Wymondham pub remembers the US airmen who used to call it home during the war
06:00 30 April 2014
While the Second World War raged on, US airmen from the 389th Bomb Group serving in Norfolk would take their breaks at a historic Wymondham pub – which became so loved that it even inspired the name of a plane.
Historic pubs in Norfolk
The Ferry Inn
The Ferry Inn at Horning suffered one of the worst tragedies of the Second World War in Norfolk when twenty-two people died after the Broads pub was hit by a bomb in 1941.
Another explosive hit a boat which shuttled people across the Broads.
At the time, a couple who had left their car headlights on were blamed for the tragedy, as it was felt their lights had attracted the bomber.
Adam and Eve
The pub in Bishopgate is thought to be the city’s oldest pub - thanks in part to the sign outside the door.
Experts believe it dates back to 1249 when stonemasons working on building Norwich Cathedral needed a place to drink. Since then, it has been home to monks, smugglers, cathedral choristers, murderers and even two recorded ghosts.
The Scole Inn
Built in 1655 as a coaching inn called the White Hart, this historic building in Scole is a grade 1 listed building.
In its heyday ith handled dozens of coaches daily - and saw famous guests including Charles II and Lord Nelson walk through its doors.
It is now apparently haunted by the ghost of a woman named Emma, who was murdered by her jealous husband while they stayed at a room in the inn in the 1750s.
The Hare Arms
The original building in Stow Bardolph, near Downham Market, was erected during the Napoleonic wars. Since then, the inn has been at the centre of wartime victories, coronations and jubilees. Emma Sayles, landlady from 1878 to 1934, organised a celebration for Queen Victoria’s jubilee for nearly 1,400 revellers.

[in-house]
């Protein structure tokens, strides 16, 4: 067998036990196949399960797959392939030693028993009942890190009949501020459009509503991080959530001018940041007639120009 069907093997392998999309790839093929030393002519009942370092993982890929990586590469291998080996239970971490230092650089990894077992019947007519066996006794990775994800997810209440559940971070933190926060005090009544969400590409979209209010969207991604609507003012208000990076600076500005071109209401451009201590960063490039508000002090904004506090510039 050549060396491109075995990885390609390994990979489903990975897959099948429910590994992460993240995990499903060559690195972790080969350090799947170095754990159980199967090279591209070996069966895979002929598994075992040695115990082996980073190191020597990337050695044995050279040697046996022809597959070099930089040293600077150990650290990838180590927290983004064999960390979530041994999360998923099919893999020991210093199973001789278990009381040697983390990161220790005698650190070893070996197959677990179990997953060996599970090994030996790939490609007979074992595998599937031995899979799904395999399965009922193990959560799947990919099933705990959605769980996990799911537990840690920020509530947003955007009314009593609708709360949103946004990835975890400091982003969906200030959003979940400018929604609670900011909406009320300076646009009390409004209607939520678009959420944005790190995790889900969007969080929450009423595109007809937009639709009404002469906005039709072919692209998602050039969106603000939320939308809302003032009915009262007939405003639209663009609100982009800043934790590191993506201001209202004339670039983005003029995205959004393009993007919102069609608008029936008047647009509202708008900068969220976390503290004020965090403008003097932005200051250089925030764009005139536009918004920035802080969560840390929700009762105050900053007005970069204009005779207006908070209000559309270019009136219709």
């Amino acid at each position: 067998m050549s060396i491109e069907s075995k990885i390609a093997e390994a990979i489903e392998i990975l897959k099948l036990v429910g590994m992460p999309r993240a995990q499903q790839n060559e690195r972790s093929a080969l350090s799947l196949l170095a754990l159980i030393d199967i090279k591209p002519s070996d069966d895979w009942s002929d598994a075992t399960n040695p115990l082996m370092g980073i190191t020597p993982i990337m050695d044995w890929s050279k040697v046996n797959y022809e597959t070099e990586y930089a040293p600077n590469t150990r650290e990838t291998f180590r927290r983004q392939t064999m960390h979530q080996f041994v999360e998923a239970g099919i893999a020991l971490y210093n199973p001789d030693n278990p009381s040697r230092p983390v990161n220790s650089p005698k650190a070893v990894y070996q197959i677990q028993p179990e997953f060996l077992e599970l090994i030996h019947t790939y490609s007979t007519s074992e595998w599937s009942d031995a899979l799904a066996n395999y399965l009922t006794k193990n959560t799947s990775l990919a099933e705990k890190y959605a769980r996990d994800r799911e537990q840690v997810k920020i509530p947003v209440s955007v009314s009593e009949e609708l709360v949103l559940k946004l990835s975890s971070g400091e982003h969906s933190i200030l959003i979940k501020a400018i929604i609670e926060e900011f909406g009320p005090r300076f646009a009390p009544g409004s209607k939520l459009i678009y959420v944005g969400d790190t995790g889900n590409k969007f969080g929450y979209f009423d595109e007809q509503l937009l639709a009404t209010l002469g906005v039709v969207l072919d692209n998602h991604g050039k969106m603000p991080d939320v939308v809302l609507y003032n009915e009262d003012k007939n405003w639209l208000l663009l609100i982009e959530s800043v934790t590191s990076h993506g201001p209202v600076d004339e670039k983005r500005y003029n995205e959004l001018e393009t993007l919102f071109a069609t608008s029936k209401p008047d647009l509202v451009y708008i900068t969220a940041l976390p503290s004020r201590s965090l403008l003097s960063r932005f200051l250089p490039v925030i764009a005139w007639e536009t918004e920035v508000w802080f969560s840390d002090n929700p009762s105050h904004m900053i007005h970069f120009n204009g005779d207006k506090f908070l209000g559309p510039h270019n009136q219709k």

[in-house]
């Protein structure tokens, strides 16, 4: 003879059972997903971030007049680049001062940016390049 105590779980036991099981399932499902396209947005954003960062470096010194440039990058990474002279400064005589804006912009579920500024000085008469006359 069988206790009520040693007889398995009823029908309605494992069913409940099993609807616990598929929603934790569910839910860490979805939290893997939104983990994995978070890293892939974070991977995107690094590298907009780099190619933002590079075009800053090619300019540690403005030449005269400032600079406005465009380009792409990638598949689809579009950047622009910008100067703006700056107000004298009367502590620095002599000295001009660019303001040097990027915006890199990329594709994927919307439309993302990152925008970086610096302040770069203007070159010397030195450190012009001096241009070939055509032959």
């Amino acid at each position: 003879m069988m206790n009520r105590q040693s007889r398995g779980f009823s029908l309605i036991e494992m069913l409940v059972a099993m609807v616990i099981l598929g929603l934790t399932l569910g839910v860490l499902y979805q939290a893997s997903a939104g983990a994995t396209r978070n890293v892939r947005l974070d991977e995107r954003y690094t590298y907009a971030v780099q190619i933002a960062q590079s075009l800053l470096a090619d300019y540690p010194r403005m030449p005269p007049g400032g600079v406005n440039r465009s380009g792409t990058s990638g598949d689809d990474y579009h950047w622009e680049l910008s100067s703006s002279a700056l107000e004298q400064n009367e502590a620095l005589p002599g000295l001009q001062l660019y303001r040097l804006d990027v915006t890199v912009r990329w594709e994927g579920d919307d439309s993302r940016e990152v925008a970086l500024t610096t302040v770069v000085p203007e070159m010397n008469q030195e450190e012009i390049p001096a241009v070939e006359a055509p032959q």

In the last few years the pub has had some interesting guests - including Johnny Depp and Robbie Williams in the early 1990s.
And, almost 70 years on, the connection is still going strong. Last week, the Green Dragon, on Church Street, raised more than £600 for a project which commemorates those men.
Not only was the pub regularly frequented by service personnel, but the airmen even became known as the Green Dragons, adopting the pub’s colourful sign as their badge.
The 389th’s first “Assembly Ship” – which guided aircraft in to formation – was also named after the pub.
Fred Squires, 80, remembers seeing the airmen visiting the Green Dragon as a boy.
He said: “When I was 10, I used to come down town with my mum and see all the men. 99pc of the jeeps outside the pub were officers that flew in combat. They would always ask for a half of ale – never a pint.”
The money will be given to the 389th Bomb Group Memorial Exhibition in Hethel – where the American servicemen were based from 1941. It will go towards building a second Nissen hut, to extend their display space.
The project – which was opened by former head of the British Army Lord Dannatt earlier this month – includes displays of original wall paintings, uniforms, decorations, combat records and memorabilia.
Pub landlord Justin Harvey said that it was “so important” to remember the pub’s history.
“This isn’t just a pub – the history is important to people and we actually do a lot of other things,” he added.
Second World War RAF veteran Stan Dixon attended the evening and was given a standing ovation by those present.
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